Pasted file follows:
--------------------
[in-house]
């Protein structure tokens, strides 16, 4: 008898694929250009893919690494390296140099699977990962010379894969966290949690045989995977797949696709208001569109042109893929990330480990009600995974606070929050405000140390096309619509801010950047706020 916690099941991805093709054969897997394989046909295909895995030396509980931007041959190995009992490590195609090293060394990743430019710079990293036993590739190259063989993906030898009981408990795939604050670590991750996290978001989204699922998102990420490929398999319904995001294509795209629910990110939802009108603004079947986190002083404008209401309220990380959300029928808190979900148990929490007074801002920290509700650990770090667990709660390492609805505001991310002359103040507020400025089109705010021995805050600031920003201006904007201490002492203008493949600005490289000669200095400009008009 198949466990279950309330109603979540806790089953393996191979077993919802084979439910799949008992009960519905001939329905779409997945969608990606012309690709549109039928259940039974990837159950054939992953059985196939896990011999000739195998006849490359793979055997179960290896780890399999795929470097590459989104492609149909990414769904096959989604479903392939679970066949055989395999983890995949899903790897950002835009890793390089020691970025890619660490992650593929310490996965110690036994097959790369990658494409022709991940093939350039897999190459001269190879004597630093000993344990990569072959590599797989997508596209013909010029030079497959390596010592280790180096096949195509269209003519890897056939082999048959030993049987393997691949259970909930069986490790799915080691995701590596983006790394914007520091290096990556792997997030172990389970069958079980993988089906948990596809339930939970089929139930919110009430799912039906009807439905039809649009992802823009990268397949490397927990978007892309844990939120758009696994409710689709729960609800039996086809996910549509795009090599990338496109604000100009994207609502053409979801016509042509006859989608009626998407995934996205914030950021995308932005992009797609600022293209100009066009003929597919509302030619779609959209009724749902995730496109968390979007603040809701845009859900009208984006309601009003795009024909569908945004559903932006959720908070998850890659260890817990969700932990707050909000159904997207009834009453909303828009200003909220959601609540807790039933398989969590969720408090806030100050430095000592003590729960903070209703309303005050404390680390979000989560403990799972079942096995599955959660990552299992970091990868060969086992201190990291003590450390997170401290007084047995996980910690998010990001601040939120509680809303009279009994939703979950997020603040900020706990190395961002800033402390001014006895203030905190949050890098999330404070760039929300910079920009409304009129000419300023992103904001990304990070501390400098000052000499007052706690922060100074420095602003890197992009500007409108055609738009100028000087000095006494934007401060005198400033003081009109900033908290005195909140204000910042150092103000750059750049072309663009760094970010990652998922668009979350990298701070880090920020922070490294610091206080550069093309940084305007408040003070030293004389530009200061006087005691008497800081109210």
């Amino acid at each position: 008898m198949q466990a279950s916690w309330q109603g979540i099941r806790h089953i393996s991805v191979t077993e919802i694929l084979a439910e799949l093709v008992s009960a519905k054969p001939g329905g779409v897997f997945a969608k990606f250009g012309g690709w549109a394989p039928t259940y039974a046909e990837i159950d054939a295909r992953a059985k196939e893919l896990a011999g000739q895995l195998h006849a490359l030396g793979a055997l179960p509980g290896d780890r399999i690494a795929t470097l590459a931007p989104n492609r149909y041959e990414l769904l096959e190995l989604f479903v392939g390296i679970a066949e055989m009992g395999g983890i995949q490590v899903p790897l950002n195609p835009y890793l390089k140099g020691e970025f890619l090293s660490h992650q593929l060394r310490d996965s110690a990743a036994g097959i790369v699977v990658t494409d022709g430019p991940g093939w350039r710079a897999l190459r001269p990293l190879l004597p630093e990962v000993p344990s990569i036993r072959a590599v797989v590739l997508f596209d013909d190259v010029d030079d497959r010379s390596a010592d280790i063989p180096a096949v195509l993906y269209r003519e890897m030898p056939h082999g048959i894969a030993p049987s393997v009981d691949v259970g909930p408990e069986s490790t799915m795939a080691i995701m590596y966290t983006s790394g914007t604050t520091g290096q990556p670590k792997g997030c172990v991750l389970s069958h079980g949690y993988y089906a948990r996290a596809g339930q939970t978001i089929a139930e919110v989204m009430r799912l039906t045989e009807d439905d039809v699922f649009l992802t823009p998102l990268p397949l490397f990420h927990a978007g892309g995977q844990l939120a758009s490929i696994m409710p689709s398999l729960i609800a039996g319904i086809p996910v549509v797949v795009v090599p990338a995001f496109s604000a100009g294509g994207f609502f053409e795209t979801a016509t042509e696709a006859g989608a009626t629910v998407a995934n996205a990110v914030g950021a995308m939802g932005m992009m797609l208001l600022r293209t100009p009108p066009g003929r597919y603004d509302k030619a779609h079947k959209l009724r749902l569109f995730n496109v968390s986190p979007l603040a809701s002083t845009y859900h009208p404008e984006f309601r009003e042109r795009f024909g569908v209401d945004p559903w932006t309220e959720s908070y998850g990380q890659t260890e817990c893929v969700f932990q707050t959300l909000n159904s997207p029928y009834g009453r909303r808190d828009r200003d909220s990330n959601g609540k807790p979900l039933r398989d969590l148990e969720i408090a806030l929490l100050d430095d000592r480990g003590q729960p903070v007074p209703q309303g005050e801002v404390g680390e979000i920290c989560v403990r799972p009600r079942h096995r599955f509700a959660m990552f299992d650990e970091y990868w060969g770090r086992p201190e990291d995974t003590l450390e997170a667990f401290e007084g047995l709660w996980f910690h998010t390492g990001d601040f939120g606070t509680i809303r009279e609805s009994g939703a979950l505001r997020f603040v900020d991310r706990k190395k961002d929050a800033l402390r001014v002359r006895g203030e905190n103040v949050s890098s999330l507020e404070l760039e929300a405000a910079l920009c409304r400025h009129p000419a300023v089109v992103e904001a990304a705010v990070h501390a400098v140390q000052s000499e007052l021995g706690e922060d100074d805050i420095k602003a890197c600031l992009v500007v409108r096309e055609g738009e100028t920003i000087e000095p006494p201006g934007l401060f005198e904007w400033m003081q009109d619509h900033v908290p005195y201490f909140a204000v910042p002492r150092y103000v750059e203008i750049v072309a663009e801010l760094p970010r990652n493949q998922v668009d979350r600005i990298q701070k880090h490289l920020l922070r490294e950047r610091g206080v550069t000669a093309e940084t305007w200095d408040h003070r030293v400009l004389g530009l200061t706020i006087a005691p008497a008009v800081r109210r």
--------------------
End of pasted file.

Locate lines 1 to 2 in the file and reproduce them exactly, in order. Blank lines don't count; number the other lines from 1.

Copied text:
[in-house]
């Protein structure tokens, strides 16, 4: 008898694929250009893919690494390296140099699977990962010379894969966290949690045989995977797949696709208001569109042109893929990330480990009600995974606070929050405000140390096309619509801010950047706020 916690099941991805093709054969897997394989046909295909895995030396509980931007041959190995009992490590195609090293060394990743430019710079990293036993590739190259063989993906030898009981408990795939604050670590991750996290978001989204699922998102990420490929398999319904995001294509795209629910990110939802009108603004079947986190002083404008209401309220990380959300029928808190979900148990929490007074801002920290509700650990770090667990709660390492609805505001991310002359103040507020400025089109705010021995805050600031920003201006904007201490002492203008493949600005490289000669200095400009008009 198949466990279950309330109603979540806790089953393996191979077993919802084979439910799949008992009960519905001939329905779409997945969608990606012309690709549109039928259940039974990837159950054939992953059985196939896990011999000739195998006849490359793979055997179960290896780890399999795929470097590459989104492609149909990414769904096959989604479903392939679970066949055989395999983890995949899903790897950002835009890793390089020691970025890619660490992650593929310490996965110690036994097959790369990658494409022709991940093939350039897999190459001269190879004597630093000993344990990569072959590599797989997508596209013909010029030079497959390596010592280790180096096949195509269209003519890897056939082999048959030993049987393997691949259970909930069986490790799915080691995701590596983006790394914007520091290096990556792997997030172990389970069958079980993988089906948990596809339930939970089929139930919110009430799912039906009807439905039809649009992802823009990268397949490397927990978007892309844990939120758009696994409710689709729960609800039996086809996910549509795009090599990338496109604000100009994207609502053409979801016509042509006859989608009626998407995934996205914030950021995308932005992009797609600022293209100009066009003929597919509302030619779609959209009724749902995730496109968390979007603040809701845009859900009208984006309601009003795009024909569908945004559903932006959720908070998850890659260890817990969700932990707050909000159904997207009834009453909303828009200003909220959601609540807790039933398989969590969720408090806030100050430095000592003590729960903070209703309303005050404390680390979000989560403990799972079942096995599955959660990552299992970091990868060969086992201190990291003590450390997170401290007084047995996980910690998010990001601040939120509680809303009279009994939703979950997020603040900020706990190395961002800033402390001014006895203030905190949050890098999330404070760039929300910079920009409304009129000419300023992103904001990304990070501390400098000052000499007052706690922060100074420095602003890197992009500007409108055609738009100028000087000095006494934007401060005198400033003081009109900033908290005195909140204000910042150092103000750059750049072309663009760094970010990652998922668009979350990298701070880090920020922070490294610091206080550069093309940084305007408040003070030293004389530009200061006087005691008497800081109210």